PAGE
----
New Rules For e-cigarette TV Adverts
Former tobacco smokers who’ve managed to quit the habit and have used tar-free e-cigarettes to help them do so, are unlikely to have any complaints about the latest legislation surrounding vaping. The new restrictions on advertising e-cigarettes come into effect in November and are aimed at preventing e-cigarette advertisements targeting non-smokers, as well as children.
The Committees of Advertising Practice (CAP) has published the new rules ahead of e-cigarette adverts being allowed to be shown on television for the first time. This means that campaigners or promoters of e-cigarettes won’t be able to target youth culture or push any link with an existing tobacco product.
The rules also state that the ads must not try and encourage non-smokers to try e-cigarettes and must make it clear that e-cigarettes are not tobacco products. The content of the adverts must not suggest anything that the audience could associate with a tobacco product. CAP also say that advertisers must not make claims that e-cigarettes are healthier or safer than smoking tobacco unless they get authorisation to do so from the Medicines and Healthcare Products Regulatory Agency.
CAP pointed out that the rules were aimed at protecting young people and that anyone appearing in an advert for e-cigarettes on television must not be, or appear to be, under 25 years of age. In the UK, adverts for cigarettes were banned in 1965 although loose tobacco and cigar ads were allowed until 1991. Looking back at some of the adverts for cigarettes in the 60s, knowing what we know now about the harmful effects of tobacco smoking, it’s hard not to be shocked by ads that were common then, such as: "More doctors smoke Camels".
Mixed Messages About Vaping
What can be confusing for people who’ve switched to e-cigarettes is the seemingly conflicting messages they get sometimes. What seems to be implied by the rules CAP have announced regarding advertising e-cigarettes, is that they are somehow bad and therefore shouldn’t be promoted to non-smokers or children.
On the other hand, when the new rules were announced, the director of cancer prevention at Cancer Research UK, Alison Cox, was quoted as saying that e-cigarettes have a lot of potential to help people quit (tobacco smoking). She did go on to say that the rules were required to prevent the ads for e-cigarettes appealing to non-smokers, and in particular children. She said to date some ads appealed to kids, making e-cigarettes appear cool, although she added that very few children actually used e-cigarettes and that, overall, smoking rates were continuing to fall in the UK.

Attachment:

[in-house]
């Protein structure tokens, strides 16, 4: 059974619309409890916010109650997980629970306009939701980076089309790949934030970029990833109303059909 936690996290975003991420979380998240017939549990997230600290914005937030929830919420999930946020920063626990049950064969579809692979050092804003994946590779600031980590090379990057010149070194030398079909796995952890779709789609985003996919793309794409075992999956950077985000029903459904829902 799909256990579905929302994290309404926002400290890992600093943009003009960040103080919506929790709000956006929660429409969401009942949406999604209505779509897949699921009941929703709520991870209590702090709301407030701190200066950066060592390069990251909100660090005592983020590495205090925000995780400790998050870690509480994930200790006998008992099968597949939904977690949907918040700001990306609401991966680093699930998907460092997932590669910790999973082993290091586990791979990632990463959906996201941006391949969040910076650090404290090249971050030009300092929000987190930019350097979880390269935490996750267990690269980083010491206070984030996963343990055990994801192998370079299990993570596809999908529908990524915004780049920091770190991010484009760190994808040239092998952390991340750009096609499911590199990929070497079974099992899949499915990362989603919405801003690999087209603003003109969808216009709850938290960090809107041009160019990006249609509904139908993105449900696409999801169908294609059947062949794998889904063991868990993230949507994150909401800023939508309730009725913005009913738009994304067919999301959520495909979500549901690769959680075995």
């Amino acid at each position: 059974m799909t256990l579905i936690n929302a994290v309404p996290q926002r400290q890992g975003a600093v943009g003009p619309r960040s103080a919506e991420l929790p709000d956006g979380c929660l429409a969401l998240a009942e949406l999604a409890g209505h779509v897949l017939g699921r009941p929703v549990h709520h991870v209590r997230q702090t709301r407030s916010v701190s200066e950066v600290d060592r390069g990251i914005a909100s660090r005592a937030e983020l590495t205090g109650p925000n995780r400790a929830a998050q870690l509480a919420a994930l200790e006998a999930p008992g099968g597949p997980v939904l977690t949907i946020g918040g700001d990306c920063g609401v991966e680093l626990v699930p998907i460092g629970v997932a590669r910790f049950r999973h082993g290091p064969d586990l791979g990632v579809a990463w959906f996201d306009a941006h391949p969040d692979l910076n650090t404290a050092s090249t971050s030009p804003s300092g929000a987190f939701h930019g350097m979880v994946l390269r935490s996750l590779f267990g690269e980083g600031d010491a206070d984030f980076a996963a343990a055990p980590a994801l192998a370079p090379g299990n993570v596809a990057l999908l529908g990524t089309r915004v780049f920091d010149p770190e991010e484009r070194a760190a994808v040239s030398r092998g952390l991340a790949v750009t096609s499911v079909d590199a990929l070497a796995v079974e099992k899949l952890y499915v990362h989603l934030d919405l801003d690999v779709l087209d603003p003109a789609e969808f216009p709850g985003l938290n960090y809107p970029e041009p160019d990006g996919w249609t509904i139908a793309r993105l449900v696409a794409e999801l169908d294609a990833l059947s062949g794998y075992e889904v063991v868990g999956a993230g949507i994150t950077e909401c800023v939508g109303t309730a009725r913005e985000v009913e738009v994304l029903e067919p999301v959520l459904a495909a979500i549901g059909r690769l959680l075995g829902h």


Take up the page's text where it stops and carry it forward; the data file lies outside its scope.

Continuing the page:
Earlier this year, research by University College London found that e-cigarettes could be very effective in helping people to quit smoking tobacco and that those who tried were around 60% more likely to succeed than if they used other means. The research was largely funded by Cancer Research UK and author of the report Professor Robert West said e-cigarettes had wide appeal and could substantially improve public health.
Moving On From Tobacco
It seems likely that more tobacco smokers who want to quit, as many of them do, will continue to be encouraged to try e-cigarettes rather than using gums, patches, tablets or any other means, including will power. You could say e-cigarettes are more effective than NHS funded and approved treatments at helping people to quit. The fact is that e-cigarettes pose a huge threat to the tobacco companies and other vested interests because since they’ve been on the market, hundreds of thousands of people have stopped buying normal cigarettes.
In other words, the more people stop buying cigarettes, the less profit there is to be made by tobacco firms and others. It’s fair to assume that these vested interests are doing all they can to protect their own investment – let’s put it no stronger than that!
The Expanding Market & Advertising Restrictions
CAP said the increase in the popularity of e-cigarettes had seen a significant growth in advertising but, until now, they had not been subject to specific rules for the product. The new rules from CAP followed consultation with policy makers, health professionals, charities and business. The effect of the rules would be monitored for 12 months and then reviewed again.
Meanwhile ASH (Action on Smoking and Health) thought that the new rules were "sensible and comprehensive", but said it was disappointed that celebrity endorsement and free samples had not been banned. Chief executive Deborah Arnott said the rules would help to bring clarity to the regulatory process and ensure that advertising of e-cigarettes would be in the best interests of public health.
As for the e-cigarette industry, manufacturers have a responsibility to avoid trying to appeal to children. Vapouriz has always branded their products for the adult market and will continue to do so, happy to continue working with existing legislation, as well as any new rules and guidelines.